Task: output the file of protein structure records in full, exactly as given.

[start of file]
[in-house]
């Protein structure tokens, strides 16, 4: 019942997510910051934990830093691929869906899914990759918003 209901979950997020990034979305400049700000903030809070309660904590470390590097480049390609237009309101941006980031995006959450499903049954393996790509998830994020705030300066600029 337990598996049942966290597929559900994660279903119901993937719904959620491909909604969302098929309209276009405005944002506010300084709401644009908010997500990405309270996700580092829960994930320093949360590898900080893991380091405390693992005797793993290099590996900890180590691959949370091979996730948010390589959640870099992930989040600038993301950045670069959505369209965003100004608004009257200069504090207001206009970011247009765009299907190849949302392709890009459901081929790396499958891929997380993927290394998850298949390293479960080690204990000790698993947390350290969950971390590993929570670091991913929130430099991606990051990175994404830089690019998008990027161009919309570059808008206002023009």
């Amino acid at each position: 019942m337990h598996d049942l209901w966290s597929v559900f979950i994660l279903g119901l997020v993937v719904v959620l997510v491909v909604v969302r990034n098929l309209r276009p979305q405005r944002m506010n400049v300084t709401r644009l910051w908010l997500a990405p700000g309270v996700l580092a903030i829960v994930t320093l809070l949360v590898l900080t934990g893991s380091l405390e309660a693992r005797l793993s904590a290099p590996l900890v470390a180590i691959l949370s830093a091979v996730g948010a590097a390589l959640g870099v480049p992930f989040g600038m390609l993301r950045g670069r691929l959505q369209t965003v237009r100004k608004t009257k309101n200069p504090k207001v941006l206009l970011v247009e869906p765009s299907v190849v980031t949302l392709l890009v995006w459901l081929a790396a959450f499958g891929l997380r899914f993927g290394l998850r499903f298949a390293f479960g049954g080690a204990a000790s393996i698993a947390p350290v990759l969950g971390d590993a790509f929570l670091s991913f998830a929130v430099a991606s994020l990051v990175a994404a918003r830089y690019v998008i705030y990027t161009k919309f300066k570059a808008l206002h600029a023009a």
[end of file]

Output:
[in-house]
């Protein structure tokens, strides 16, 4: 019942997510910051934990830093691929869906899914990759918003 209901979950997020990034979305400049700000903030809070309660904590470390590097480049390609237009309101941006980031995006959450499903049954393996790509998830994020705030300066600029 337990598996049942966290597929559900994660279903119901993937719904959620491909909604969302098929309209276009405005944002506010300084709401644009908010997500990405309270996700580092829960994930320093949360590898900080893991380091405390693992005797793993290099590996900890180590691959949370091979996730948010390589959640870099992930989040600038993301950045670069959505369209965003100004608004009257200069504090207001206009970011247009765009299907190849949302392709890009459901081929790396499958891929997380993927290394998850298949390293479960080690204990000790698993947390350290969950971390590993929570670091991913929130430099991606990051990175994404830089690019998008990027161009919309570059808008206002023009």
């Amino acid at each position: 019942m337990h598996d049942l209901w966290s597929v559900f979950i994660l279903g119901l997020v993937v719904v959620l997510v491909v909604v969302r990034n098929l309209r276009p979305q405005r944002m506010n400049v300084t709401r644009l910051w908010l997500a990405p700000g309270v996700l580092a903030i829960v994930t320093l809070l949360v590898l900080t934990g893991s380091l405390e309660a693992r005797l793993s904590a290099p590996l900890v470390a180590i691959l949370s830093a091979v996730g948010a590097a390589l959640g870099v480049p992930f989040g600038m390609l993301r950045g670069r691929l959505q369209t965003v237009r100004k608004t009257k309101n200069p504090k207001v941006l206009l970011v247009e869906p765009s299907v190849v980031t949302l392709l890009v995006w459901l081929a790396a959450f499958g891929l997380r899914f993927g290394l998850r499903f298949a390293f479960g049954g080690a204990a000790s393996i698993a947390p350290v990759l969950g971390d590993a790509f929570l670091s991913f998830a929130v430099a991606s994020l990051v990175a994404a918003r830089y690019v998008i705030y990027t161009k919309f300066k570059a808008l206002h600029a023009a």